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  1. #1
    Join Date
    Feb. 12, 2002
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    CA
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    706

    Default Rattlesnakes

    This is turning out to be a bad year for rattlesnakes around here. My hubby has caught & relocated several & the barn crew has killed some. One of our dogs & our cat were both bitten. The dog out on trail, the cat around the house. Needless to say, we've been looking for King snakes (who kill & eat rattlers) to help with the problem. We finally got one & his first shed is now under the porch steps - rattlers know where there's sheds, there are Kings & we're not going to tell them different.

    One of our daughters comes up to the house now & then to handle him, so he's pretty tame. She was talking to a couple of reiners who come down periodically to school before the NRHA shows we have here & she was commenting about all the rattlers this year; they said they have none. She asked them how that could be, as they live in an area that usually has a major problem & so she asked them if they had any King snakes. They said they didn't know, so she showed them a pic of ours & they said they had them all over their place. No wonder they don't have rattlers! So they're going to try & catch one for us since they seem to have more than their share. Anybody else with rattlers gone wild this year?


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  2. #2
    Join Date
    Apr. 2, 2009
    Location
    North Carolina
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    5,119

    Default

    I don't, but I just wanted to say good on you for letting the system work the way its supposed to !


    10 members found this post helpful.

  3. #3
    Join Date
    Apr. 11, 2007
    Location
    Middle Tennessee
    Posts
    952

    Default

    They are in my area but I've never seen any. We also have Copperheads and Water Moccasins; I don't know if their ugly presence keeps the rattlers away?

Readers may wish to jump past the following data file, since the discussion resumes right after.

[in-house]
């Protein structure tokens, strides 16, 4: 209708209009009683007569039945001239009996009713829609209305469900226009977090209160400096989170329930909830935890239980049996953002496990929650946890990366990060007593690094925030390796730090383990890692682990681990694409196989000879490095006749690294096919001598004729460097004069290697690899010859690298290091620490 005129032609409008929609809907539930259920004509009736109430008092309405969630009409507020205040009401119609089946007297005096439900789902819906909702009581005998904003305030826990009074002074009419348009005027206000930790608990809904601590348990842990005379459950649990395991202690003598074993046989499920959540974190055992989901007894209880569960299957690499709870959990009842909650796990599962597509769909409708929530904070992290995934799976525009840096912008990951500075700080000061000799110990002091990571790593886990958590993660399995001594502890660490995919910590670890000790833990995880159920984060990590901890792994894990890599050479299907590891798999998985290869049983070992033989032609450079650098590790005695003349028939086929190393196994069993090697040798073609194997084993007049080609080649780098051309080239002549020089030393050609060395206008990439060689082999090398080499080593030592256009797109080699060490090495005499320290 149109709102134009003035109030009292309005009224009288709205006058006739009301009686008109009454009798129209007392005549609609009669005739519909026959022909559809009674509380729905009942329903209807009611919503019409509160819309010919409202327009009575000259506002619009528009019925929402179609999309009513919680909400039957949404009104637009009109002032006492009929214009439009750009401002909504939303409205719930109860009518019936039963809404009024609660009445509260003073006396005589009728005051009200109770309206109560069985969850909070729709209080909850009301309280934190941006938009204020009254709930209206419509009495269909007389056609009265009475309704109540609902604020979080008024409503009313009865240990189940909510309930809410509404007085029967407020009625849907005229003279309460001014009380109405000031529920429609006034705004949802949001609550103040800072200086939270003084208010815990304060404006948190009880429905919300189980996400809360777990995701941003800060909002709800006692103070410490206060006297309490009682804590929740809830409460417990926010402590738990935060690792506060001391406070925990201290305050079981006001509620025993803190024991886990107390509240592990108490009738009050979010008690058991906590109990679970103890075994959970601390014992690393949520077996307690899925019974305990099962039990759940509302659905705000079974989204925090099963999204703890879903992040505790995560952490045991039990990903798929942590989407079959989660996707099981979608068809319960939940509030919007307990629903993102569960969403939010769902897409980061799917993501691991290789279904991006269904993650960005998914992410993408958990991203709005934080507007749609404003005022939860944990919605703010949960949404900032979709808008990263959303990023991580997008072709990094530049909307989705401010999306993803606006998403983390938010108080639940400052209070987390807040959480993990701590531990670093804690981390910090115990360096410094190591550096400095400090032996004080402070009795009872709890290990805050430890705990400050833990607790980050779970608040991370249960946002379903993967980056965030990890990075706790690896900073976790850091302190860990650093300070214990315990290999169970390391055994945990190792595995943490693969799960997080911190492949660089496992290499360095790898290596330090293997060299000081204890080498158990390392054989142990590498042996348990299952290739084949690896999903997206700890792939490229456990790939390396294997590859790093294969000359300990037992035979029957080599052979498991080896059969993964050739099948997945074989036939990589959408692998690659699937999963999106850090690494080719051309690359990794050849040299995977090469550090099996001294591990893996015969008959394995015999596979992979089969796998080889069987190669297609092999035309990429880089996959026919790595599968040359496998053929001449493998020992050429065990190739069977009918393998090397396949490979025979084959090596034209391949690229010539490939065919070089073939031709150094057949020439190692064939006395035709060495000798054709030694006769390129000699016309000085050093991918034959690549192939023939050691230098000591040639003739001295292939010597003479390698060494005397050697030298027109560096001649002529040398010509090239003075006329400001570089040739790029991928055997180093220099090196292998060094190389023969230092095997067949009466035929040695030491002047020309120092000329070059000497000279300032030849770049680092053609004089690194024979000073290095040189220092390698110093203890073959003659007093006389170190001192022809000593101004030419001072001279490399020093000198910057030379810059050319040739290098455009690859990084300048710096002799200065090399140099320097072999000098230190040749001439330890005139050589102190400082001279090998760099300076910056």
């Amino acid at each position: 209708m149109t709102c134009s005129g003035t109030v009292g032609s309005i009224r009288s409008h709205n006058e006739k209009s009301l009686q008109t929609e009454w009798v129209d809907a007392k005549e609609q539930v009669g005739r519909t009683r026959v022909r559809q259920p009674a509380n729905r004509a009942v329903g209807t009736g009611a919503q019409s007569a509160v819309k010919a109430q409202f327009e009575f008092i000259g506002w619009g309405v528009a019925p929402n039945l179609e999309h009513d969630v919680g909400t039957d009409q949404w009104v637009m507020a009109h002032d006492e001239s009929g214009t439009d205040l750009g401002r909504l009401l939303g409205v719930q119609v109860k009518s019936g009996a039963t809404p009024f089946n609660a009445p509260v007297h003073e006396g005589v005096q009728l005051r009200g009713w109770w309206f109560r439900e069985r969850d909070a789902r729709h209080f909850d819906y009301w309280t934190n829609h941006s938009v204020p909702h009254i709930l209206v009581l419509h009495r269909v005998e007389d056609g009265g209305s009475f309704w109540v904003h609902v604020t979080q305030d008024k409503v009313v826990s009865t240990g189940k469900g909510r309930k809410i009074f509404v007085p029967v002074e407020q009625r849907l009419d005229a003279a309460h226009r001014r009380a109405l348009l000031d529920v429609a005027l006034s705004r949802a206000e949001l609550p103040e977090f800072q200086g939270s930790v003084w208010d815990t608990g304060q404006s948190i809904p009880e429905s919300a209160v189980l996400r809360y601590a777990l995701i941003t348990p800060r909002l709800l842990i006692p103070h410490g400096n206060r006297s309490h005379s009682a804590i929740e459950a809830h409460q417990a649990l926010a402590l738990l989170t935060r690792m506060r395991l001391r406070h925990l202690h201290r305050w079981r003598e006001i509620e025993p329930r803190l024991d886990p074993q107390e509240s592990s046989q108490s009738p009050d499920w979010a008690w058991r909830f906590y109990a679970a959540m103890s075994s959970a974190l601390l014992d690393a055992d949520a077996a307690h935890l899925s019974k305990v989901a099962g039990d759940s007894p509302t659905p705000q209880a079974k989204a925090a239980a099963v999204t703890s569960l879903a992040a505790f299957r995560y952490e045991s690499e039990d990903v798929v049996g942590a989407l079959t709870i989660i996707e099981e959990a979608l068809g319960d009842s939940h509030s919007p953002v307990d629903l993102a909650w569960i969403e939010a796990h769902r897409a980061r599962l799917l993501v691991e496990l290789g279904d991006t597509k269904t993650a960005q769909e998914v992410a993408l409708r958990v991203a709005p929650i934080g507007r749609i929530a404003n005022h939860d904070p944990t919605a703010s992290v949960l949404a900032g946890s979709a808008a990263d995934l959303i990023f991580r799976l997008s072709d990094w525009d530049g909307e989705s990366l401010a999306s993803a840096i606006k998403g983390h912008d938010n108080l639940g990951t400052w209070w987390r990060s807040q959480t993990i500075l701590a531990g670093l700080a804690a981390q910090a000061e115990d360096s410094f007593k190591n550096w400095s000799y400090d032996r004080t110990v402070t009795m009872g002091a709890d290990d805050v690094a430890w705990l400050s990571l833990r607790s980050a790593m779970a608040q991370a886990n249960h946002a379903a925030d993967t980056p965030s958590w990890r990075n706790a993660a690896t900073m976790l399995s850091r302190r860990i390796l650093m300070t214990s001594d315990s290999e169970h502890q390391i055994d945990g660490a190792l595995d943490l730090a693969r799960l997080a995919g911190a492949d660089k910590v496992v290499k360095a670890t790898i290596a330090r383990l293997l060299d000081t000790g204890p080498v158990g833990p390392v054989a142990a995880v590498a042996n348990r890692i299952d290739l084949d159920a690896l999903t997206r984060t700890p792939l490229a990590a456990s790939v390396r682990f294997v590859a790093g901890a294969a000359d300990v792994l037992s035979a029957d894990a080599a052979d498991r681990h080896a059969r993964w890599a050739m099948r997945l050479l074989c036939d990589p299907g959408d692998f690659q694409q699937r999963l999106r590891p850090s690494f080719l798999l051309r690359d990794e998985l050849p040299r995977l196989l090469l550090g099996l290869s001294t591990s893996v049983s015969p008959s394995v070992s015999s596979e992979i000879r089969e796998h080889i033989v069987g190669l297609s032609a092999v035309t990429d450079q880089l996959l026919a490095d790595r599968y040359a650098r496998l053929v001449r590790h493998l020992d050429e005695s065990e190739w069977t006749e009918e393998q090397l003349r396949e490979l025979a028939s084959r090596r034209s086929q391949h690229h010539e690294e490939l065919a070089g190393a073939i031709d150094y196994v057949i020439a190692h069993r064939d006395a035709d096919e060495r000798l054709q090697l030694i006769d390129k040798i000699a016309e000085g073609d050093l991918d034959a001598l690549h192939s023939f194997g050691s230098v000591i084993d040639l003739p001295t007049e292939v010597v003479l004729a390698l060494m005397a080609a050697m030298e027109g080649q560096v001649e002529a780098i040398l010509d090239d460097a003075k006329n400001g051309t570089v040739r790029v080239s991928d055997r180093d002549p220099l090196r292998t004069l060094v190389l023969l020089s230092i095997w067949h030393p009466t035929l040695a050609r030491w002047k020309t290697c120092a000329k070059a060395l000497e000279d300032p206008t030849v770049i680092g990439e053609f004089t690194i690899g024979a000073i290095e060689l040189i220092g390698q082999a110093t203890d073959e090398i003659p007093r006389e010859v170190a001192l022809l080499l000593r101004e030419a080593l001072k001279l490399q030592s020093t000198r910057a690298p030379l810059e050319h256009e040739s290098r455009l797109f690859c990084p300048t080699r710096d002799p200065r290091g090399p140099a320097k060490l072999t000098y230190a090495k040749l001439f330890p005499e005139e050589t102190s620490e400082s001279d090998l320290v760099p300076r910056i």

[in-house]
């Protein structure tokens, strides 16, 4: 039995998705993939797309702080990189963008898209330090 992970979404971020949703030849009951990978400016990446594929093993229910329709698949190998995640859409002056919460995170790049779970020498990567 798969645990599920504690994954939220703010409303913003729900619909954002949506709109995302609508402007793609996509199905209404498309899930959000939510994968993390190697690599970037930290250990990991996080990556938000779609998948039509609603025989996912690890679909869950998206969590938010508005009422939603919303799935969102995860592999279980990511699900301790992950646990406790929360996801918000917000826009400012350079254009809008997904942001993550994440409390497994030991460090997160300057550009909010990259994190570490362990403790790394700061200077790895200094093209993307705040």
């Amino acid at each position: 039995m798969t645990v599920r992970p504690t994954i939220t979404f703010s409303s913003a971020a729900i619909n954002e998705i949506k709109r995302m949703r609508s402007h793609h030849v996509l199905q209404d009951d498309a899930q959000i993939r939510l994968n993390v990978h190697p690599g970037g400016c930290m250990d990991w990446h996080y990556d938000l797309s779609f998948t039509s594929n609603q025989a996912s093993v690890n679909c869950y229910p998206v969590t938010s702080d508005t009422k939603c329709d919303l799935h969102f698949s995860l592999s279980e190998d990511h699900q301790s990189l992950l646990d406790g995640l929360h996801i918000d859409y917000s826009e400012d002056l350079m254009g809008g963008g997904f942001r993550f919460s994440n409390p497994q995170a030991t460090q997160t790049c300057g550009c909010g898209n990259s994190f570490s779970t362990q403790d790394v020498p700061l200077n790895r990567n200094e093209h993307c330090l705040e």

We have Black Snakes, who are mighty hunters. Between them and the cats, the rodent population is low, so the only place I see the viper snakes is at the bottom of the road by the creek.

    At least I hope that's where they all are. Yet another reason we are so anal about keeping this place bush hogged

    I grew up in Timber Rattler country and learned from the old timers to keep half inch garden hose handy and to carry cut pieces when I went trail riding.

    Horses can't breath thru their mouth. If they get bit in the face their air passages will start to swell shut.

    The purpose of a cut piece of garden hose is to put one in each nostril so they don't swell completely closed and can still breath.

    Length of hose inside the horse's nostril depends on head size. With my Walking Horses, the vet said I would be safe with 8" - 10" max.

    I used to keep a set slathered in Vaseline in a zip lock bag, when I went trail riding. Thankfully they never came out of bag.

    I forgot about King Snakes -- Kudos to you for not being terrified of snakes and bringing one home.

    One? and what is a shed that a rattlesnake would recognize it as the home of a King Snake?

    I remember about King Snakes keeping Rattlesnakes at bay, once you mentioned it, but I don't know about the sheds



  4. #4
    Join Date
    Nov. 26, 2001
    Location
    Nashville, TN USA
    Posts
    1,158

    Default

    Wow, thks for the info about the garden hoses!!!


    2 members found this post helpful.

  5. #5
    Join Date
    Apr. 2, 2009
    Location
    North Carolina
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    Default

    I agree, thanks for posting that, I forgot to write that one! Horses who die of snakebite, generally do so because of suffocation, NOT due to venom (they are a lot bigger than mice). If you can protect the airway, in nearly all cases, horsey will live to ride another day.



  6. #6
    Join Date
    Feb. 12, 2011
    Location
    Lakeland, FL
    Posts
    83

    Default

    I know a thing or two about venomous snakes. And some species of the Western Diamondback Rattlesnake found west of the Rockies have a very potent venom that affects the nervous system as well as doing large amounts of tissue damage. That can intensify the problem of just having them around.